Moynihan Tells Parish No One Has Passed Judgment on Priest

By Ryan Deuel
Press & Sun-Bulletin (Binghamton, NY)
March 1, 2004

MAINE -- The Most Holy Rosary Church was filled to near capacity Sunday as Bishop James Moynihan of the Syracuse Diocese addressed the congregation on why the Rev. Thomas Keating has been asked to take a leave of absence.

Moynihan took time out of the 8 and 10 a.m. Masses to acknowledge the pain confronting parishioners and the confusion besetting the church.

"I'm here because I wanted to be here with you in your hurt and pain," he said. "This was a heart-wrenching announcement. And I feel very much for all of you."

Keating, 63, was asked to step aside as the diocese completes an investigation into allegations of sexual misconduct. Four women, including three sisters, from a Cortland parish have filed lawsuits in the past year claiming Keating molested them as youths during the 1980s. Keating has been the pastor at Most Holy Rosary since 1993.

Moynihan told parishioners that no one has passed judgment against Keating.

"The decision to ask Father Keating to step aside is not an assessment of guilt or innocence on the part of the diocese," he said. "We have taken this step to make sure the mission of this parish is not interrupted."

However, many did not agree with the diocese's decision.

Dorothy Winans said she learned nothing new from what Moynihan said Sunday.

"They're condemning him before they have all the information," she said. "He's already guilty before being proven innocent. Does (Moynihan) treat all his priests the same way?"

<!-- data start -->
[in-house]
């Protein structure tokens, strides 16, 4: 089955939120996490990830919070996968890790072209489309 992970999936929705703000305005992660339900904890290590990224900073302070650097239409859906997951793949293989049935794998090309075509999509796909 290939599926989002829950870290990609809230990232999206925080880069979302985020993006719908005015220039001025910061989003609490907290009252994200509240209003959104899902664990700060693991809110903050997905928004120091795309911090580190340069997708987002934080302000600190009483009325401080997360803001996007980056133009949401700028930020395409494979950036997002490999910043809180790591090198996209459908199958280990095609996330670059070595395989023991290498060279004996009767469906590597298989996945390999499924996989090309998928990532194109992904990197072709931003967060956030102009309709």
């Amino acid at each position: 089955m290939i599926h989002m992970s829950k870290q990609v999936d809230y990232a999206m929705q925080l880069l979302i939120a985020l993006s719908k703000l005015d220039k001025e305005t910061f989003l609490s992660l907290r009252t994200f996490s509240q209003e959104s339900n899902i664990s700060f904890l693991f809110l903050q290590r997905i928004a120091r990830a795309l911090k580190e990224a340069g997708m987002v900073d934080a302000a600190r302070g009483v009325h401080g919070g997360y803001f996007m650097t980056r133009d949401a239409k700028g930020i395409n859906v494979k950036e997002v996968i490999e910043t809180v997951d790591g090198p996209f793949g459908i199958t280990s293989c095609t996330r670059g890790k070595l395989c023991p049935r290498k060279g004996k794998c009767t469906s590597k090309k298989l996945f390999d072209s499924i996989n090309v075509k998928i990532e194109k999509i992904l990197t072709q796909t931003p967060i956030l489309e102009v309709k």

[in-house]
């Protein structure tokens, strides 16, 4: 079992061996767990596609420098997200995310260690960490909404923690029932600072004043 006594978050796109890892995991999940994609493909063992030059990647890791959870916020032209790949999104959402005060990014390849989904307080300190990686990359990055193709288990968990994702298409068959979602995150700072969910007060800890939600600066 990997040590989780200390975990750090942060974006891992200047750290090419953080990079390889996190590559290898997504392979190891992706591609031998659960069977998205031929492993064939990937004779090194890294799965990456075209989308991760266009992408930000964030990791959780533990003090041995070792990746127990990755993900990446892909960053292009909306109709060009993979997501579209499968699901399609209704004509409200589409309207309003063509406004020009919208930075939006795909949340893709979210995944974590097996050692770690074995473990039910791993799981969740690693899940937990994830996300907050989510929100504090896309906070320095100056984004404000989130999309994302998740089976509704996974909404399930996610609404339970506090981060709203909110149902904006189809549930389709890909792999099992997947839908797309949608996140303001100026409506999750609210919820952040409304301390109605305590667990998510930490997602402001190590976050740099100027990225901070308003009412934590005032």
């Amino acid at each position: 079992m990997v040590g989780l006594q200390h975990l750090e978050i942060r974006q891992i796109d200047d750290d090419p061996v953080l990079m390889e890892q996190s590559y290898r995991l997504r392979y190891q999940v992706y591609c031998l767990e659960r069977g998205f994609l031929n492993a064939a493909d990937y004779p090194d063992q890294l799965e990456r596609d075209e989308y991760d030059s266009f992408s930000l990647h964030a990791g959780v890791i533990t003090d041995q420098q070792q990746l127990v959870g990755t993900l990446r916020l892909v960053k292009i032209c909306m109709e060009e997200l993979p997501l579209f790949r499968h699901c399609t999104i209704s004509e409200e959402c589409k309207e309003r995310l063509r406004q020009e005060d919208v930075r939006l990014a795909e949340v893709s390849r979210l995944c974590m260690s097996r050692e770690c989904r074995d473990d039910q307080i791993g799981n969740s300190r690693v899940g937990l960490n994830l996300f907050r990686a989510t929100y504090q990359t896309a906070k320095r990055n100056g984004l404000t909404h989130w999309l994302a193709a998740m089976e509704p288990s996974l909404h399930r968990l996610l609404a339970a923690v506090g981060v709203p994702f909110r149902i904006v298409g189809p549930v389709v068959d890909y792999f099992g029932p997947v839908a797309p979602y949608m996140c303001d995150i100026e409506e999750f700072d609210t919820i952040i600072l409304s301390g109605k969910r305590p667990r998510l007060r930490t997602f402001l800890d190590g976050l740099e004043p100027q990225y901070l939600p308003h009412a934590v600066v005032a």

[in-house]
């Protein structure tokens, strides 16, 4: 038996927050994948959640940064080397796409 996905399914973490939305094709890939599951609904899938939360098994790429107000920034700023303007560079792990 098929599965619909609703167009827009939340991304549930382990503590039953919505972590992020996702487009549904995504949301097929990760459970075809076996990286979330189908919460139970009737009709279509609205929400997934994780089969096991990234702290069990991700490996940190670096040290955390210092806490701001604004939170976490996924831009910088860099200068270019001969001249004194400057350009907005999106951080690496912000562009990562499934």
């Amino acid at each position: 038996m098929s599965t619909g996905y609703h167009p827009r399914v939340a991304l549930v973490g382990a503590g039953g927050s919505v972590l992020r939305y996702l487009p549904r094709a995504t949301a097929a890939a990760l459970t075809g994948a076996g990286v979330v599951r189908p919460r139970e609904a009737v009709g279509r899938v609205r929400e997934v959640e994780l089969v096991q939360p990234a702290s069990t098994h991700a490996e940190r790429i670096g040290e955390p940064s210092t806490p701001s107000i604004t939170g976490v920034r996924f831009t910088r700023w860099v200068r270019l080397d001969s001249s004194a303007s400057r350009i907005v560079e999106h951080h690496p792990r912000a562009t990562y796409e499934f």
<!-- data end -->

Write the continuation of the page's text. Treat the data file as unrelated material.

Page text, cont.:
The diocese has announced that 13 priests are under investigation and that in the past two years 16 priests have been permanently removed.

Winans said she believes the decision to remove Keating should be left to the parish, not the diocese.

Kimberly Reger, a member of the parish council, also disagreed with the decision.

"We're wearing yellow ribbons to show our support for Rev. Keating," she said

Her husband, Paul, also defended Keating.

"We believe in his innocence," he said. "He remains the pastor of this church."

But the Regers and other church leaders ostensibly felt threatened by the recent attention on the church that followed Keating's suspension.

"This is a close community, and we want to keep it that way," she said.

Several church members have written letters to Moynihan and the diocese, protesting their decision. And Moynihan made an attempt to address their concerns.

"I draw great strength from this parish," he said. "You are a people of great faith and great charity. My prayer is that Keating is vindicated and returned to where he is so loved."

The Rev. Charles Opondo-Owora, who has been serving at St. Ambrose Church in Endicott and serves as the parochial vicar, will assume the position of administrator at Most Holy Rosary.

Moynihan said he was unsure when a ruling by the diocese review board would be made or how long Keating would remain on suspension.


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